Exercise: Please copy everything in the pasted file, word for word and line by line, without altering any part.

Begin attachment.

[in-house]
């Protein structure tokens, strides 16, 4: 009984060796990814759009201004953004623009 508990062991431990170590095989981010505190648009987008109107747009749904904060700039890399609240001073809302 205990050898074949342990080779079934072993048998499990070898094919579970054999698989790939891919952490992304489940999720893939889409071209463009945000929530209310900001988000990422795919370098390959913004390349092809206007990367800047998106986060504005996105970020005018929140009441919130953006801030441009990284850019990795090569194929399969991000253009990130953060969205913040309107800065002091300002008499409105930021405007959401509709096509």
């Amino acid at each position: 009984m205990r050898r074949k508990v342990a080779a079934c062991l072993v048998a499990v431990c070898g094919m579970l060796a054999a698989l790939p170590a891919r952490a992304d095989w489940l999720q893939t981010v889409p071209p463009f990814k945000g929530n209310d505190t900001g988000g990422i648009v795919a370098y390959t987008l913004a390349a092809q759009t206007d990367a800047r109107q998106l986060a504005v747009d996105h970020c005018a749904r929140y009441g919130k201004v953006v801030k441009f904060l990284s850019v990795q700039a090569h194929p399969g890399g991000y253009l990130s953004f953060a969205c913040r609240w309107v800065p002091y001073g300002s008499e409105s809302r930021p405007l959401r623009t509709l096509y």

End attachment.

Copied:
[in-house]
């Protein structure tokens, strides 16, 4: 009984060796990814759009201004953004623009 508990062991431990170590095989981010505190648009987008109107747009749904904060700039890399609240001073809302 205990050898074949342990080779079934072993048998499990070898094919579970054999698989790939891919952490992304489940999720893939889409071209463009945000929530209310900001988000990422795919370098390959913004390349092809206007990367800047998106986060504005996105970020005018929140009441919130953006801030441009990284850019990795090569194929399969991000253009990130953060969205913040309107800065002091300002008499409105930021405007959401509709096509």
């Amino acid at each position: 009984m205990r050898r074949k508990v342990a080779a079934c062991l072993v048998a499990v431990c070898g094919m579970l060796a054999a698989l790939p170590a891919r952490a992304d095989w489940l999720q893939t981010v889409p071209p463009f990814k945000g929530n209310d505190t900001g988000g990422i648009v795919a370098y390959t987008l913004a390349a092809q759009t206007d990367a800047r109107q998106l986060a504005v747009d996105h970020c005018a749904r929140y009441g919130k201004v953006v801030k441009f904060l990284s850019v990795q700039a090569h194929p399969g890399g991000y253009l990130s953004f953060a969205c913040r609240w309107v800065p002091y001073g300002s008499e409105s809302r930021p405007l959401r623009t509709l096509y």